Butler initially struggled with his physical appearance in relation to Presley — he still didn't feel like he looked the part. He revealed, "There was this thing where I had an unrealistic expectation that I could somehow contort my face to look exactly like Elvis. Or I looked at other people, and I go, 'They look more like him,' that sort of thing — you start judging yourself. So for me, Rami was like, 'At the end of the day, it's not about that. You don't want to go to the Wax Museum and just see that. You want to see your soul and his soul colliding and creating something we've never seen before.'"
The liberating advice encouraged Butler on his mission to nail Presley's accent, mannerisms, movements, and how they changed through his active years — a "slow process" that took the actor a year and a half to complete. "It's like trying to learn an entire orchestra piece, where you're trying to learn every note and every instrument," Butler noted. "You can only learn one thing at a time, so I would obsess about what his eyes were doing at a certain moment, what his hands were doing, or the way that his voice changed because it wasn't just one voice."
The challenge to fully embody Presley was "fascinating" for Butler. But what mattered most to him wasn't turning into an exact replica of the King of Rock 'n' Roll, but honoring his humanity. That objective became his North Star in every "Elvis" scene he shot — one that would help him mold his version of Presley.
"I was trying to do what I had prepared and the homework that I'd been doing for eight months."
Butler said "Elvis" presented "tons of challenge" throughout the filmmaking process. The hardest scene he filmed called for him to instruct a band on how to perform a song during a rehearsal for Presley's Vegas show. Luhrmann wasn't satisfied with the initial takes, so he asked Butler and the band to "play the song raw." "We did it one take, and it was awful," Butler said. "It was that thing where you feel all the air in the room just suck out, and it's because I was trying to do it perfectly. I was trying to do what I had prepared and the homework that I'd been doing for eight months, or however long I'd had this track in my mind . . . I was thinking, 'This is a nightmare — I'm not going to get through today.'"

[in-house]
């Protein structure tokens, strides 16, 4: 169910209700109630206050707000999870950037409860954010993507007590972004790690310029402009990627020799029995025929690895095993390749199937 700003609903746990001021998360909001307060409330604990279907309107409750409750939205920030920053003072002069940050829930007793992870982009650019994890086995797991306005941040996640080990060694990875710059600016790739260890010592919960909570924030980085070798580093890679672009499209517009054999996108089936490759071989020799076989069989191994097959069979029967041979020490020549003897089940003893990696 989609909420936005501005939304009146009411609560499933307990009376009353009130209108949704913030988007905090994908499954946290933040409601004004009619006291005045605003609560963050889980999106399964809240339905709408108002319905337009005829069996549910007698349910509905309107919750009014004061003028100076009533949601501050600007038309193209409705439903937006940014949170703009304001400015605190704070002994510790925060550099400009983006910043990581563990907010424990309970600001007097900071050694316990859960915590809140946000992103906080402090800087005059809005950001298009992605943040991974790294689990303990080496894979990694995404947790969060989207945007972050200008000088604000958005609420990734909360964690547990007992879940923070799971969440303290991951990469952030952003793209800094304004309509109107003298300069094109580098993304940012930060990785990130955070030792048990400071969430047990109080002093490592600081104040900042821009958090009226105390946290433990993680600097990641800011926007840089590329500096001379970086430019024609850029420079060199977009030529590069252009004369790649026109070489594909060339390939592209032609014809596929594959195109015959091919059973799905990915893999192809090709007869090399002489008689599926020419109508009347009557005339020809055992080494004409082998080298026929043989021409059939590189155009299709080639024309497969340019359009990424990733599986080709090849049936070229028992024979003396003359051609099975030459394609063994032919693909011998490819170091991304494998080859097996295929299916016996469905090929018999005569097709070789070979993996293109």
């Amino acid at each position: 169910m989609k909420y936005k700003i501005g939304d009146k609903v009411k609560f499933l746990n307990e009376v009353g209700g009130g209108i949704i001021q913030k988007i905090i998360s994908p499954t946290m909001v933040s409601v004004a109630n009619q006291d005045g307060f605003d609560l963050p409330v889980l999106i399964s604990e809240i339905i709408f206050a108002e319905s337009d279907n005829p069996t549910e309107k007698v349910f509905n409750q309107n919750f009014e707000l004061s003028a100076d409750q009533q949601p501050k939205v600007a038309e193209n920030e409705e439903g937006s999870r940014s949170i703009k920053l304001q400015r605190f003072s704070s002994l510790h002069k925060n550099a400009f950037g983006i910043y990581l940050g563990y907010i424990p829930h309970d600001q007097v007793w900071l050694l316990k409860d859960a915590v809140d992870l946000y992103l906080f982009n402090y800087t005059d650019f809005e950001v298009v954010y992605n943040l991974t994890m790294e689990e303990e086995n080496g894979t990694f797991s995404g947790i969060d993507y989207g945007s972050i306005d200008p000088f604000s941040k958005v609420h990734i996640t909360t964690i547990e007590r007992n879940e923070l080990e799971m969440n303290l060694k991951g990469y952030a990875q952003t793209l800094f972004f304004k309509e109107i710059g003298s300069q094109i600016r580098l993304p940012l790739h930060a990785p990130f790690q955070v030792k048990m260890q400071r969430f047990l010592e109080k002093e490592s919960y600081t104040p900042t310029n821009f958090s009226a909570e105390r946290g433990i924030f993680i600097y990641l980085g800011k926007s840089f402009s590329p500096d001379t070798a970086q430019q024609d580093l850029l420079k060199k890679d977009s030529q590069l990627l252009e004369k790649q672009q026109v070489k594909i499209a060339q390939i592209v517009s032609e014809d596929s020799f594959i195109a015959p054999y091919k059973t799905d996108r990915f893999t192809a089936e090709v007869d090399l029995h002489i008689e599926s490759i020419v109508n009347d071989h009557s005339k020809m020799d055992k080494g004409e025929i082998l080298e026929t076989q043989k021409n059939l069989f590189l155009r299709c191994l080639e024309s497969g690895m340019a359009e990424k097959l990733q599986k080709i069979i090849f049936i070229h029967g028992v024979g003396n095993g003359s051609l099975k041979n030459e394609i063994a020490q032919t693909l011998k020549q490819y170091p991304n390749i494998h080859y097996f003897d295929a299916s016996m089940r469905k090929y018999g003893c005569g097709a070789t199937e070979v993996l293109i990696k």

A pep talk with himself ultimately gave Butler the motivation he needed to let go of what was expected of him and instead do what felt right. "I said, 'This isn't about playing perfectly. This is about hearing the music and getting them to play the music that's in your mind,'" he said. "So I went back out there, and suddenly, I felt free. It became one of the most exciting moments that I've had, because it felt so truthful. . . . Getting everybody to play [the song] the way that it was in my mind — it was so liberating, and suddenly, you feel like you're out of your body. That was a beautiful moment for me."
It's not surprising that there are still traces of his newfound Southern twang in his voice, considering how long he spent with a character like Presley. The experience of depicting Presley on the big screen will never leave Butler, and he seems content with that. He still perks up at any chance to revisit his portrayal in real life.